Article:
Artist top 50 songs
See Similar Artists
As a young musician, Neal’s dream was like many others—to find success in the pop music world. But after years of struggling in the Los Angeles singer-songwriter scene, he realized that this dream would not materialize. Eschewing conventional wisdom, Morse took a courageous step: He about-faced and devoted himself to progressive rock, the music truly in his heart. The obscure and fiercely competitive genre held little chance of commercial success.
Undaunted, he formed the quirkily-named Spock’s Beard with his brother, Alan. They recorded The Light with what money they could scrape together. Against all odds, it was a breakout success, sending shockwaves through the small genre’s community.
Over the next 10 years, Spock’s Beard released 10 critically acclaimed CDs and 2 DVDs, ascending to the top of the prog world. Neal also released 6 CDs and 3 DVDs with Transatlantic, the heralded prog supergroup comprised of the genre’s best musicians.
The proverbial wayward son, Neal had finally found the success he sought. On the outside he seemed to have it all. On the inside, however, something was missing.
Morse came to realize that for him, embracing the Christian faith was the fulfillment of his spiritual quest. His walk was at once gradual and sudden—and as with so many, completely unexpected. As he continued, his path increasingly revealed more of what his heart had sought all along. Yet he also began to find his career growing at odds with his faith. The rising spiritual tension and increasing commercial success finally came to a head with the release of Snow (2002), the group’s magnum opus...and swan song with Morse.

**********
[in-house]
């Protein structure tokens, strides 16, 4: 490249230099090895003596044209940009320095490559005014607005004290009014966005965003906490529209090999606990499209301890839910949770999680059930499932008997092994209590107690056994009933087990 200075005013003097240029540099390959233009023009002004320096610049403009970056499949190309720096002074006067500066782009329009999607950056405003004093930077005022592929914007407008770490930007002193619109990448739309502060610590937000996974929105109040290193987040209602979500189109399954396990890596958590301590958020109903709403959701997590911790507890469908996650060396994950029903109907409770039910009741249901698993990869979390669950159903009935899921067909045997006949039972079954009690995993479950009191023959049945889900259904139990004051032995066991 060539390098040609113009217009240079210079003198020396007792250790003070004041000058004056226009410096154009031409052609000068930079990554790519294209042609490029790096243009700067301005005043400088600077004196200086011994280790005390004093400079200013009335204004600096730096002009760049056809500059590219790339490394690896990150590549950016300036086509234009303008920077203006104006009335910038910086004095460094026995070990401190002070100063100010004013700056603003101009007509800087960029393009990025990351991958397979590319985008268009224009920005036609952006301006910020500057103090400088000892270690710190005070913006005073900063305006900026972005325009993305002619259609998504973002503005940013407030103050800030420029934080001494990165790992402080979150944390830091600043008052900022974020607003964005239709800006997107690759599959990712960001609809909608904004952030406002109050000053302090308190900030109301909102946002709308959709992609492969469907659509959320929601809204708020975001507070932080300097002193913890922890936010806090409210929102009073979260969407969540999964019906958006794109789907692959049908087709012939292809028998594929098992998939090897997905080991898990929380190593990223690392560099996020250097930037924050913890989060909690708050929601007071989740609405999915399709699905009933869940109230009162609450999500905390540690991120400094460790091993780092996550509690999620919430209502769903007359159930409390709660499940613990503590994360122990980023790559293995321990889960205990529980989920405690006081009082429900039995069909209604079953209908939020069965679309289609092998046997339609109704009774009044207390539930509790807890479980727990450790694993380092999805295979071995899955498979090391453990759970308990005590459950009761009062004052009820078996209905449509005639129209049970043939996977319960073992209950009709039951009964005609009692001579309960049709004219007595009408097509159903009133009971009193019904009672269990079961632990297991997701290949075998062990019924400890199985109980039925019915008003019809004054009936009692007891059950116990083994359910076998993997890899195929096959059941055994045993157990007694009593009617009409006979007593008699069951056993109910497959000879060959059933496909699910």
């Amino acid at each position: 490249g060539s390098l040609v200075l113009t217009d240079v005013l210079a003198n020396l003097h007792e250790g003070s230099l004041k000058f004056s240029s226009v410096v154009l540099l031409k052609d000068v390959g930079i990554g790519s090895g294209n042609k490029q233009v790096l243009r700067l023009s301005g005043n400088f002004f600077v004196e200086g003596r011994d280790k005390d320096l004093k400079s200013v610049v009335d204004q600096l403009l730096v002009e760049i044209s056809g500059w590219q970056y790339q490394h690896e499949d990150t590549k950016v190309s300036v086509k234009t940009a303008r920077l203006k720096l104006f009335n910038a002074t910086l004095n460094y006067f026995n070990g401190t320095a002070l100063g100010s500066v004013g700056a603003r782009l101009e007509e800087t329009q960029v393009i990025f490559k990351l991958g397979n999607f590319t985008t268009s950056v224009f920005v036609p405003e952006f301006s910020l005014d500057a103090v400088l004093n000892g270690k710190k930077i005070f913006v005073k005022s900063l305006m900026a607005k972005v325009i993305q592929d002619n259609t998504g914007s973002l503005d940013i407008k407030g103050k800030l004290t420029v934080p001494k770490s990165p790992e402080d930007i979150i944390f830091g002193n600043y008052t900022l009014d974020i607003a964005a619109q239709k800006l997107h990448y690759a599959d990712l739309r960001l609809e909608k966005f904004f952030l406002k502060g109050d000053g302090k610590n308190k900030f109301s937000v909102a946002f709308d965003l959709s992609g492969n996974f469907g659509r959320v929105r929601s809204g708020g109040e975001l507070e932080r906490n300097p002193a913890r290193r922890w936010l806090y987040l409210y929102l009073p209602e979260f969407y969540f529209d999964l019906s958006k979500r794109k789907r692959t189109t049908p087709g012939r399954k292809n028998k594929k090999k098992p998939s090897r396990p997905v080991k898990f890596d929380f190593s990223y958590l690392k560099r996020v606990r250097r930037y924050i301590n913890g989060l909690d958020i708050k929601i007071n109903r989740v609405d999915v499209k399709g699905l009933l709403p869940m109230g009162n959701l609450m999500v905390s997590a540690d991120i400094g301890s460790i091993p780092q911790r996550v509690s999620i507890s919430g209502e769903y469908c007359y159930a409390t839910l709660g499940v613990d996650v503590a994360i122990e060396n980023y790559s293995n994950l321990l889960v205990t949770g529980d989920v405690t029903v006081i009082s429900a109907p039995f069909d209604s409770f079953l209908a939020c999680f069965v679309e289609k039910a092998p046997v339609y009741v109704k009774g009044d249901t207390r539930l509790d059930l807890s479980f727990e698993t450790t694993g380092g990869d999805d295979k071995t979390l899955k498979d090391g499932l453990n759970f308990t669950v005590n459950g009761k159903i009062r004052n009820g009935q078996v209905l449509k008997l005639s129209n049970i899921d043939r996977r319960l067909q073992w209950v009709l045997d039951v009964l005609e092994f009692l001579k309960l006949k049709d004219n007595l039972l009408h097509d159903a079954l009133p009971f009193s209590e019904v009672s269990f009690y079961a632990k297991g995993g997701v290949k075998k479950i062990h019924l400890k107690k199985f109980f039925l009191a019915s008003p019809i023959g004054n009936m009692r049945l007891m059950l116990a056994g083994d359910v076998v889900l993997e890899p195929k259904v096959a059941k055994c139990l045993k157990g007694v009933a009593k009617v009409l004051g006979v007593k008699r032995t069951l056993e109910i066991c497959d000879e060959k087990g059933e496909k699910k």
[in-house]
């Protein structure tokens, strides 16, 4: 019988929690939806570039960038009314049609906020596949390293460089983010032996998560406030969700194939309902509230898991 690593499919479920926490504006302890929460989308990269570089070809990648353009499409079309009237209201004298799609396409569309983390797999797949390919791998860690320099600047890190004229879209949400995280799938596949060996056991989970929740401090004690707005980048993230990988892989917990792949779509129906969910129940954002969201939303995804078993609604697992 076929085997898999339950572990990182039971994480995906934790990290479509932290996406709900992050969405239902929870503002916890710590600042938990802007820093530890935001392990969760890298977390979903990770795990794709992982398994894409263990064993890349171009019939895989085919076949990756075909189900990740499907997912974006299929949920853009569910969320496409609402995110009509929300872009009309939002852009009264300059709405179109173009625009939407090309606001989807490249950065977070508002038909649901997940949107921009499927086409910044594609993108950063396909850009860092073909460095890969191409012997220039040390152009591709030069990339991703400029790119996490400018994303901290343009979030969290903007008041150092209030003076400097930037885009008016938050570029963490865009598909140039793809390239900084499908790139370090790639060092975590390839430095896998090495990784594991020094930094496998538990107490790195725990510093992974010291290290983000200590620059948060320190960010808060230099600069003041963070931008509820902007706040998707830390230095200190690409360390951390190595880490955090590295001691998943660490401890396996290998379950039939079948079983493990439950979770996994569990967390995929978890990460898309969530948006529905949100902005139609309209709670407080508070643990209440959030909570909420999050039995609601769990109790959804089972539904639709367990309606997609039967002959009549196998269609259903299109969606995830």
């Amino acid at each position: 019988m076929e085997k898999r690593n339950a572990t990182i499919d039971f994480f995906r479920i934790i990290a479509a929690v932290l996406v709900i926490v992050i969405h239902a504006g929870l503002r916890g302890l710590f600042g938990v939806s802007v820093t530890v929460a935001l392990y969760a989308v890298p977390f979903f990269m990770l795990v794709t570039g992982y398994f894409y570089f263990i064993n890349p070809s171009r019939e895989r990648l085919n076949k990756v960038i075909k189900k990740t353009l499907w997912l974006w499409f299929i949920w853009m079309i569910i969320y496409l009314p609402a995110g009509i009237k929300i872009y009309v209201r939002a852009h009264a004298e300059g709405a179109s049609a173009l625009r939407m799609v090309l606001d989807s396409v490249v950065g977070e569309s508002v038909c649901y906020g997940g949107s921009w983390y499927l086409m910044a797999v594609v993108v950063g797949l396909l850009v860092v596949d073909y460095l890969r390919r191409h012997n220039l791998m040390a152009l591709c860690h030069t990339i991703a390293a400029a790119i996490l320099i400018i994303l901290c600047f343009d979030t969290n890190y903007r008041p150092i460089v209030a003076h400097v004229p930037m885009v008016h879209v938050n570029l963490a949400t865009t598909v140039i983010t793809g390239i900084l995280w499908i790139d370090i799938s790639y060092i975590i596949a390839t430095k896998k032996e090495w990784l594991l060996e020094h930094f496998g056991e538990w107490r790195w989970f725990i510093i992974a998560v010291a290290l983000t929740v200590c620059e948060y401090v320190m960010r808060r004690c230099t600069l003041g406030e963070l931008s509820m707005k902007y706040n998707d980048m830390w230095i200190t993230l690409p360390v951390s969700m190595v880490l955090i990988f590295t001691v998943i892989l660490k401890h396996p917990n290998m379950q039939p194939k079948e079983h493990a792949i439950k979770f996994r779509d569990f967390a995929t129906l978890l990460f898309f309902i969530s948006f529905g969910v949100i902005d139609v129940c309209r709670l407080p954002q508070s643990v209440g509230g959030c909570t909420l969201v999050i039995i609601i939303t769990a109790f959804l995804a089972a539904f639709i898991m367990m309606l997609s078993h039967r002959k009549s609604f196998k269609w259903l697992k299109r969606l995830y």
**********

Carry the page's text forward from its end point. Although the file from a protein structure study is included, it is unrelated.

The extraordinary 2-CD rock opera, composed by Morse, was widely acclaimed as the group’s finest. But it was the end of the era. Neal felt God calling him out of his former musical life and into the unknown. He made the agonizing decision to leave both Spock’s Beard and Transatlantic. Despite having finally achieved the success he had long sought, Morse had to begin all over again; musically, emotionally and spiritually.
Neal then embarked upon the most ambitious musical project of his career. Entitled Testimony (2003), it chronicles his spiritual and musical journey in words and music. The 2 CD set spans over two hours as one continuous piece of music. Genre-wise, it ranges from a gospel choir to hard rock; from symphony orchestra to contemporary pop. Testimony was also Neal’s first of many albums with drummer Mike Portnoy (Dream Theater). A deftly woven musical tapestry, Testimony takes the listener on a fascinating journey as unique as the man behind it.
The ensuing world tour was captured on one unforgettable night for the 2-DVD set, Testimony Live (2004). Morse was recognized as a remarkably passionate and engaging performer by England’s Classic Rock Magazine, who included him in their “100 Greatest Frontmen of Rock” listing. The tour was awarded “Best Rock Tour” from the popular Dutch website, DPRP, besting nominees Peter Gabriel, Radiohead, RUSH and others.